Why do companies make counteroffers?

Employers often make counteroffers in a moment of panic. (“We can’t have Joe leave right now! We have that new, big project coming in next month.”) They extend counteroffers because they know it will take time to find a replacement and have them trained. It’s not necessarily about wanting to keep you, but more about the inconvenience they will be in to find a replacement. It’s easier for them to throw money at you to save them time in finding someone else (or to pay overtime to people that will fill in for you.)

  • Once your boss receives your resignation, many managers will ask, “Where are you going and how much are they offering you?” At this point, the auction begins. The question ceases to be one of career development and becomes one of the material enticement.
  • Be prepared for your boss to entice you to stay on with promises of more money, new benefits or responsibilities. “Would you stay for an extra $5,000? $10,000? An additional week of vacation?” You don’t want to be flustered and find yourself saying yes, because he/she is being so nice and generous, and you have a tough time saying no to his/her face. If this happens, simply tell your boss how much you appreciate the kind offer, but that the new opportunity is something you just can’t pass up.  Seriously, why are you worth the merit increase now, but you weren’t 5 minutes before you resigned?
  • You also have to ask yourself, “Are you running to something or running from something?” If they offer you more money in your current situation, will that solve your complaint and how long will that satisfy you? Also, if you’ve already committed to your new employer, then you’d be dealing with rescinding an offer that you’ve presumably already accepted. You need to consider your reputation carefully.  Consider if this is worth ruining your reputation with your would-be new employer that may feel burned that you wasted their time and effort.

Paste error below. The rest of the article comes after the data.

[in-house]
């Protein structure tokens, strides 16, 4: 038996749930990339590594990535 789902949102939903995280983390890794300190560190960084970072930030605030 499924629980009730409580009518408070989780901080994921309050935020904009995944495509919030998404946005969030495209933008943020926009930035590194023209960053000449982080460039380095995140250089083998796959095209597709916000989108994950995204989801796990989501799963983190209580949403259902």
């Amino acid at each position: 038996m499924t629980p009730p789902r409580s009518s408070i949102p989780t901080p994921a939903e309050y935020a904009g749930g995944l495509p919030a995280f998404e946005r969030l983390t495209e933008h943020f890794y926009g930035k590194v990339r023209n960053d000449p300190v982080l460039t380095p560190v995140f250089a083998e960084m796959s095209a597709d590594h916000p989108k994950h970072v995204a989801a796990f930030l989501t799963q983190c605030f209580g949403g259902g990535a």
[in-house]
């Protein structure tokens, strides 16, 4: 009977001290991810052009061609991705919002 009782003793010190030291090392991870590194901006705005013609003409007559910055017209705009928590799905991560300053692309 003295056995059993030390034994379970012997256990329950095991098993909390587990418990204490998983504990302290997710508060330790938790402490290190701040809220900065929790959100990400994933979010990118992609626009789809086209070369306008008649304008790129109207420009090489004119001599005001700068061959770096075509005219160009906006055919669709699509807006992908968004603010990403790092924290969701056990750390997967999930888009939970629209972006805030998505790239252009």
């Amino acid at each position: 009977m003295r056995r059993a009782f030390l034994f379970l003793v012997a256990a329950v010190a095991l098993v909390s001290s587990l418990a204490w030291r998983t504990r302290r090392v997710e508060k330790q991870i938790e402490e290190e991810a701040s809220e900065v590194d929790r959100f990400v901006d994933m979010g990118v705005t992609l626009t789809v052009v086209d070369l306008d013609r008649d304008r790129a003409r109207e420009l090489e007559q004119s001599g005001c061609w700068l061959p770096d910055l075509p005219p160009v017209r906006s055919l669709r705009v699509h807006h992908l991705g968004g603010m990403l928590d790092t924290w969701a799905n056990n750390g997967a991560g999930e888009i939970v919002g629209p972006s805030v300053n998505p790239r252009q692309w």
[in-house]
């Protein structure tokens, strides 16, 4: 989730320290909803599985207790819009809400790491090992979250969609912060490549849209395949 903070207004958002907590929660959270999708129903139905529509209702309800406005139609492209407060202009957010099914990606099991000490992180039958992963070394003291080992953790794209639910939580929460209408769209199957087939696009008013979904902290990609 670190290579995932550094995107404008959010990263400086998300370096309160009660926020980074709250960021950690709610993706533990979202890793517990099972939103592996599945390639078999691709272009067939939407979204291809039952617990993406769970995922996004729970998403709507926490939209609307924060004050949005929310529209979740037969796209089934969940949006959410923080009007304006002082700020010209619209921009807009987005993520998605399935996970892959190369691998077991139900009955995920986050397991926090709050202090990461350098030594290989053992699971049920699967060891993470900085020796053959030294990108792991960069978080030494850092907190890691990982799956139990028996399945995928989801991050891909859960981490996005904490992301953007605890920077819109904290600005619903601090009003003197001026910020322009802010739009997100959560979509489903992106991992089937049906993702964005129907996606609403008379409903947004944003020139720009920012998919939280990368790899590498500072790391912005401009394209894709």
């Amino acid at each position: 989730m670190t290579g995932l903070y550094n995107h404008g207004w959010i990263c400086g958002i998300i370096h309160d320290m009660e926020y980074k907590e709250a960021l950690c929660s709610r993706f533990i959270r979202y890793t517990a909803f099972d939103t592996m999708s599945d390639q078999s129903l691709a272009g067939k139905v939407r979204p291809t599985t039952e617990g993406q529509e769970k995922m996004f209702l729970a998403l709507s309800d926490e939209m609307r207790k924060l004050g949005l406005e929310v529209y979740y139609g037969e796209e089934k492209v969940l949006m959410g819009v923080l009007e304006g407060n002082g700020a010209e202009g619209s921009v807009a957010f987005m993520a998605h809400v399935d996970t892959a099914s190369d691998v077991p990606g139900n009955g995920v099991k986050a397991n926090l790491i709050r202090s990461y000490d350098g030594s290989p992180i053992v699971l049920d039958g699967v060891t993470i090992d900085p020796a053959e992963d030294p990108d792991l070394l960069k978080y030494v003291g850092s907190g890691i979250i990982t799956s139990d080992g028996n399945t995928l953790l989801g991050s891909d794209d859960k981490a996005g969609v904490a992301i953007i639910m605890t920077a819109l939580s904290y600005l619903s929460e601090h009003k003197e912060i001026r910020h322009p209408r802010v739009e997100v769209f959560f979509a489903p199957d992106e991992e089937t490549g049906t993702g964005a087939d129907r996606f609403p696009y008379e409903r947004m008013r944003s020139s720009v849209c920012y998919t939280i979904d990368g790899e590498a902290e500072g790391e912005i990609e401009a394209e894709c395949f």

• Recognize why your company wants you to stay. If your old company has extended overtures to entice you to stay, keep in mind those overtures have little to do with your value to the company and more to do with the employer’s most-present need. It’s just a good business policy to prevent an immediate vacancy and stave off the immediate need to find your replacement. Your job is to protect your interests, and likewise, your employer has the same motive, to protect their interests.

Outcomes of Accepting a Counteroffer

  • Problems are still there: Besides an increased salary, the same issues that made you start looking for a new job are still there. Those initial motivators are not going away for a few thousand dollars more.
  • First to get downsized: If the company goes through a rough patch or loses business, you might be at the top of the list if your company needs to make cutbacks in the future.
  • Flight risk: You’ve now exposed yourself to your company and your co-workers as a flight risk. As mentioned, that counteroffer you just accepted might just be your boss’s effort to buy time to conduct a full-fledged search for your replacement before unceremoniously giving you the boot. Even if it’s not, you’re a marked person, you’ve basically told your employer that you’re going to bail or leave in the near future as soon as things change again so if you accept a counteroffer, they’re going to keep an eye on you. And even if they don’t try to replace you, you’ve still shown yourself to be undependable.